Church of St. Dunat was built at the intersection of roads leading to Punat, Krk, Kornić and Vrbnik where the Bay of Punat is most encased in the land, that is, at the bottom of Bay of Punat, by the sea.
With the churches in Nin and Zadar, this one is the most important monument of early Croatian architecture. It cannot be determined with certainty when was it constructed. According to some, it was built in the 9th century. However, the information board near the church says that it was built in the 12th century.
Church has a four-leafed cruciform layout, square entrance and base with a dome covering it. Present-day appearance is undoubtedly significantly different from the previous, when it was covered with carved stone from the outside, which can still be seen only at the bottom. It was probably decorated with mosaics and frescoes from the inside. It seems as if the unskilled master built it entirely spontaneously with no accurate measures and models.
Church was first mentioned in year 1565 when the Bishop Petar Bembo visited the area, and had examined witnesses which stated that the church was donated by bishop Donat a Turre (1484-1515) to the owners of terrains around Kornić. After his death, they have sold terrains which was followed by the period of edifices deterioration. During the visit of bishop Donat, a poor condition of church was determined. It was mentioned that it didn't have floor nor the door, while only preserved was altar.
Church is dedicated to St. Dunat (not to be mistaken with Donatus of Zadar), an early Christian saint who was martyred during the persecution of emperor Julian the Apostate in the second half of the 4th century. It is not known whom it was originally dedicated to.
In addition to previously mentioned churches poor state, there is no other information about it so it can be assumed that it wasn't used for holding Holy Mass but was in the process of deterioration over the years. Church was restored in 1914 thanks to the Austrian conservator Anton Gnirs from Pula. However, immediately after World War II it was again damaged. Namely, in the immediate vicinity of the church was an inn of Maračić family where Yugoslav Partisans stored their weapons and ammunition during the war. On 3 October 1945 the explosion that badly damaged church, namely its dome, occurred. The explosion was so strong that it was heard all over the island. 15 islanders who have sought refuge in the surrounding fields and along the coast were killed while the area of the inn turned into a crater. Three years later, the church was restored to its present-day appearance. The renovation was led by the architect Aleksandar Freudenreich. At the site of the former inn was built anotherone while a small harbor was built nearby.References:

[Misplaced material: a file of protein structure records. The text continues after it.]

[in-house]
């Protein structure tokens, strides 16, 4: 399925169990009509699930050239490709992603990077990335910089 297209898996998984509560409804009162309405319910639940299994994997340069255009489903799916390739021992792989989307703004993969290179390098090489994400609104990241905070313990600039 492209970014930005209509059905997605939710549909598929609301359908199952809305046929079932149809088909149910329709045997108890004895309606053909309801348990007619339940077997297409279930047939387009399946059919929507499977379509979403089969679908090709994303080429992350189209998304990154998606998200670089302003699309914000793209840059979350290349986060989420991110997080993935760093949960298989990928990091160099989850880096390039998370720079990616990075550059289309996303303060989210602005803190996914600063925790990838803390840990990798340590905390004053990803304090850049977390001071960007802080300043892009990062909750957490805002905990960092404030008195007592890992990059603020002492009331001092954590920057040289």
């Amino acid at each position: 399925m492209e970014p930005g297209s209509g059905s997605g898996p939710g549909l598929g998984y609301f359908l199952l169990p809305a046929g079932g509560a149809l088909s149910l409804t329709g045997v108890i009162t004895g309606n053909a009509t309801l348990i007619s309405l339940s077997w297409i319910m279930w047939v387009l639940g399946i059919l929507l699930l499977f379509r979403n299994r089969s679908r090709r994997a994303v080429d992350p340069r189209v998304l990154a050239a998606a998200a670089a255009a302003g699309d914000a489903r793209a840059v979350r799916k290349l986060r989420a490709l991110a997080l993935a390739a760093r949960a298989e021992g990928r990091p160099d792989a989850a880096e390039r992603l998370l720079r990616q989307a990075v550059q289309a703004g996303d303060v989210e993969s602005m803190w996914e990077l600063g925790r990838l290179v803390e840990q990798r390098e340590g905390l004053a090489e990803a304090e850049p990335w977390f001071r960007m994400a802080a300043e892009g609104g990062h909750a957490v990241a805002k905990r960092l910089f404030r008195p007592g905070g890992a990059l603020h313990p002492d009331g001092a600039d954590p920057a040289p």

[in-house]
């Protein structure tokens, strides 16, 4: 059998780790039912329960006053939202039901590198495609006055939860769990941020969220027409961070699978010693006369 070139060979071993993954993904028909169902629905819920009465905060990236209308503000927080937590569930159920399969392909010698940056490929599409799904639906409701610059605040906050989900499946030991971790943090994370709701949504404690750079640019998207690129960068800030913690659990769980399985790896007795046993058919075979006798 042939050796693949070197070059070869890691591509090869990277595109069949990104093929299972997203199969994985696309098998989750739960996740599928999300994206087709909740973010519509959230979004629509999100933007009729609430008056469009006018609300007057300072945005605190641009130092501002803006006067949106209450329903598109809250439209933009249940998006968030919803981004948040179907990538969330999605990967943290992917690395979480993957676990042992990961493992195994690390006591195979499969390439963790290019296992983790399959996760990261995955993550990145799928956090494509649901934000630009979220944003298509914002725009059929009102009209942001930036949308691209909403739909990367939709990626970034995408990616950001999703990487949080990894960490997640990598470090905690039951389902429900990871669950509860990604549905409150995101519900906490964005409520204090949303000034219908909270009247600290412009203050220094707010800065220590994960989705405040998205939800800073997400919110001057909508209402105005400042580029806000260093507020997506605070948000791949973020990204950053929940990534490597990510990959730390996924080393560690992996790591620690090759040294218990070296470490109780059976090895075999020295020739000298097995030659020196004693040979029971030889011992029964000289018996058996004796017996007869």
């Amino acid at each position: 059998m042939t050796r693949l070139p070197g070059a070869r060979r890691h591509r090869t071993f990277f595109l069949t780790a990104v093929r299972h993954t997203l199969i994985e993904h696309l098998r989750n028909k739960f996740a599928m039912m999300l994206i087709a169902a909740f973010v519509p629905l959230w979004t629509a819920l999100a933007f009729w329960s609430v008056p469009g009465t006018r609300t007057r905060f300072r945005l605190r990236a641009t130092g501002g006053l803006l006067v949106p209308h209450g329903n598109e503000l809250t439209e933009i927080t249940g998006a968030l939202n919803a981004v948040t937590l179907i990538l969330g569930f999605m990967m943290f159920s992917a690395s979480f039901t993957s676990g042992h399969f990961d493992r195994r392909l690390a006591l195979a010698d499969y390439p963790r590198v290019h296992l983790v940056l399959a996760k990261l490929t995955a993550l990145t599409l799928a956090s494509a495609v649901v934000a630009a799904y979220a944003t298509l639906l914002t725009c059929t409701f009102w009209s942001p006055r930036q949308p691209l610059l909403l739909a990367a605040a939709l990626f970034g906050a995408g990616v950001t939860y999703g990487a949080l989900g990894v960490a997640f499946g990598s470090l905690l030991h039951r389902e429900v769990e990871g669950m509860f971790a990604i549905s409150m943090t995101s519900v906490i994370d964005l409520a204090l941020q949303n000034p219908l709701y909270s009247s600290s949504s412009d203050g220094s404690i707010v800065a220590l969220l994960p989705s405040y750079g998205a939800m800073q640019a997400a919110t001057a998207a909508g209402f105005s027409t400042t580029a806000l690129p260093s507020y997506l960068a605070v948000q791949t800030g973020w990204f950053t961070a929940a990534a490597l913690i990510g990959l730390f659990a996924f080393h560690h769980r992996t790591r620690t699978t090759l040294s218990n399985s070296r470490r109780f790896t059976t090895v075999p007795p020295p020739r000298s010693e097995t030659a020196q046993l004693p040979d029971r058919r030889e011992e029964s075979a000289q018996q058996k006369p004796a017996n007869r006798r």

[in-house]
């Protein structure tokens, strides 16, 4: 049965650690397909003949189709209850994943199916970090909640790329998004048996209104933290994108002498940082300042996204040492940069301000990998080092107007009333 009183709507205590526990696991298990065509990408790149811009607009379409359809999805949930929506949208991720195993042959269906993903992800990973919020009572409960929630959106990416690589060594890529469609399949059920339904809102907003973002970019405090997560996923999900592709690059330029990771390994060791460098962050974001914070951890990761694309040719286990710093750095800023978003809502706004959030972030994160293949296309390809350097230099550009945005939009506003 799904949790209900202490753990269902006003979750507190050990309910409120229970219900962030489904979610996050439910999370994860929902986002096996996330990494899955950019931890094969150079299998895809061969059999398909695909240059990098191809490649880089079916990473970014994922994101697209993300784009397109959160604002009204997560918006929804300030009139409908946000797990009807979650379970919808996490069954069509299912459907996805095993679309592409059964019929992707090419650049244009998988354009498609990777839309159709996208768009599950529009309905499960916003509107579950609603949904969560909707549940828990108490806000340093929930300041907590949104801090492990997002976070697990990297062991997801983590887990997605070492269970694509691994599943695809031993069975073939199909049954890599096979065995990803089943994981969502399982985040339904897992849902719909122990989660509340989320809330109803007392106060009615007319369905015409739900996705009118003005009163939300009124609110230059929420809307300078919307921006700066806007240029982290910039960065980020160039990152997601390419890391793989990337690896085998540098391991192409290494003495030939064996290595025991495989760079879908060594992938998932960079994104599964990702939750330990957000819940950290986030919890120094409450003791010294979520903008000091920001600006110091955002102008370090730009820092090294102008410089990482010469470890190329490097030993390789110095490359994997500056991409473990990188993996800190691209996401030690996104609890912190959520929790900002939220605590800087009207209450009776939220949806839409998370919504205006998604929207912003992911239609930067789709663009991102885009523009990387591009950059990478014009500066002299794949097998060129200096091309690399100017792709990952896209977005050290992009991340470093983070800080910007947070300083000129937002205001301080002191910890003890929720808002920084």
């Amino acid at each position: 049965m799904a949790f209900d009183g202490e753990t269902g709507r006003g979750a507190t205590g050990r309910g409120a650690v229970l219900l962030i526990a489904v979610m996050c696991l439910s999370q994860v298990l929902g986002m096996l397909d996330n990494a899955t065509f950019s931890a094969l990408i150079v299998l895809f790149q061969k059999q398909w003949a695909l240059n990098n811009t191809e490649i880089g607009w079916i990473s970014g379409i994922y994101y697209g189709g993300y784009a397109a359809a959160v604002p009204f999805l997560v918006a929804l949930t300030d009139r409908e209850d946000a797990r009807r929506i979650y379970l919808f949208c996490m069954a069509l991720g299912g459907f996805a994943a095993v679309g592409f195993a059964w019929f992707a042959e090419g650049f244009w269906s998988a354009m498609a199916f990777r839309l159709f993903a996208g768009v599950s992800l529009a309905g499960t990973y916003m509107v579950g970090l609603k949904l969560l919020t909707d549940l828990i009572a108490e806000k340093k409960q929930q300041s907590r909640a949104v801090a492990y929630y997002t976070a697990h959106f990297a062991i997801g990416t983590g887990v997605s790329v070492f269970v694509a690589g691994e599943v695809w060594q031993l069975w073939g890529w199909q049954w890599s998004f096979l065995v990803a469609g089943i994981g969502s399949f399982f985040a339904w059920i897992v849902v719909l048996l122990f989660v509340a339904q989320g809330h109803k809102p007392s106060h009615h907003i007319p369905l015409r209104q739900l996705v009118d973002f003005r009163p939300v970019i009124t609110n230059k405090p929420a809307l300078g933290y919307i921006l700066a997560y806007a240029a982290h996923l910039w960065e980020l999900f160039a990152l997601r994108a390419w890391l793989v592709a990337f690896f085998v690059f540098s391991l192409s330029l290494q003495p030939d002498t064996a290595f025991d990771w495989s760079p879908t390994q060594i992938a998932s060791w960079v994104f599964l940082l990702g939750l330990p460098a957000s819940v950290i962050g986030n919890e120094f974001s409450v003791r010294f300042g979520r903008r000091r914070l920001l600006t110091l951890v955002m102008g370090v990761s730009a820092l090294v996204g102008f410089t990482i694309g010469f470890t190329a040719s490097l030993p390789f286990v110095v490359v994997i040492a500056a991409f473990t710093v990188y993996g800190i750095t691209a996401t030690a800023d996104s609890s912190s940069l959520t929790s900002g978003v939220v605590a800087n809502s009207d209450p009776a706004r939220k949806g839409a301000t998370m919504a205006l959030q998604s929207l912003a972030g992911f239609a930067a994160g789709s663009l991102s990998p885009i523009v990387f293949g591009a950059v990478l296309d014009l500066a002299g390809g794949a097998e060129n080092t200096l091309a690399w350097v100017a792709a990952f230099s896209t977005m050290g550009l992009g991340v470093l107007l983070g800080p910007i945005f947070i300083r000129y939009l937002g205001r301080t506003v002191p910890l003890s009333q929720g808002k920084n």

The Church of Saint Demetrius, or Hagios Demetrios, is the main sanctuary dedicated to Saint Demetrius, the patron saint of Thessaloniki. It is part of the site Palaeochristian and Byzantine Monuments of Thessaloniki on the list of World Heritage Sites by UNESCO since 1988.
The first church on the spot was constructed in the early 4th century AD, replacing a Roman bath. A century later, a prefect named Leontios replaced the small oratory with a larger, three-aisled basilica. Repeatedly gutted by fires, the church eventually was reconstructed as a five-aisled basilica in 629–634. This was the surviving form of the church much as it is today. The most important shrine in the city, it was probably larger than the local cathedral. The historic location of the latter is now unknown.
The church had an unusual shrine called the ciborium, a hexagonal, roofed structure at one side of the nave. It was made of or covered with silver. The structure had doors and inside was a couch or bed. Unusually, it did not hold any physical relics of the saint. The ciborium seems to have been a symbolic tomb. It was rebuilt at least once.
The basilica is famous for six extant mosaic panels, dated to the period between the latest reconstruction and the inauguration of the Byzantine Iconoclasm in 730. These mosaics depict St. Demetrius with officials responsible for the restoration of the church (called the founders, ktetors) and with children. An inscription below one of the images glorifies heaven for saving the people of Thessalonica from a pagan Slavic raid in 615.
Thessaloniki became part of the Ottoman Empire in 1430. About 60 years later, during the reign of Bayezid II, the church was converted into a mosque, known as the Kasımiye Camii after the local Ottoman mayor, Cezeri Kasım Pasha. The symbolic tomb however was kept open for Christian veneration. Other magnificent mosaics, recorded as covering the church interior, were lost either during the four centuries when it functioned as a mosque (1493–1912) or in the Great Thessaloniki Fire of 1917 that destroyed much of the city. It also destroyed the roof and upper walls of the church. Black-and-white photographs and good watercolour versions give an idea of the early Byzantine craftsmanship lost during the fire.
Following the Great Fire of 1917, it took decades to restore the church. Tombstones from the city"s Jewish cemetery - destroyed by the Greek and Nazi German authorities - were used as building materials in these restoration efforts in the 1940s. Archeological excavations conducted in the 1930s and 1940s revealed interesting artifacts that may be seen in a museum situated inside the church"s crypt. The excavations also uncovered the ruins of a Roman bath, where St. Demetrius was said to have been held prisoner and executed. A Roman well was also discovered. Scholars believe this is where soldiers dropped the body of St. Demetrius after his execution. After restoration, the church was reconsecrated in 1949.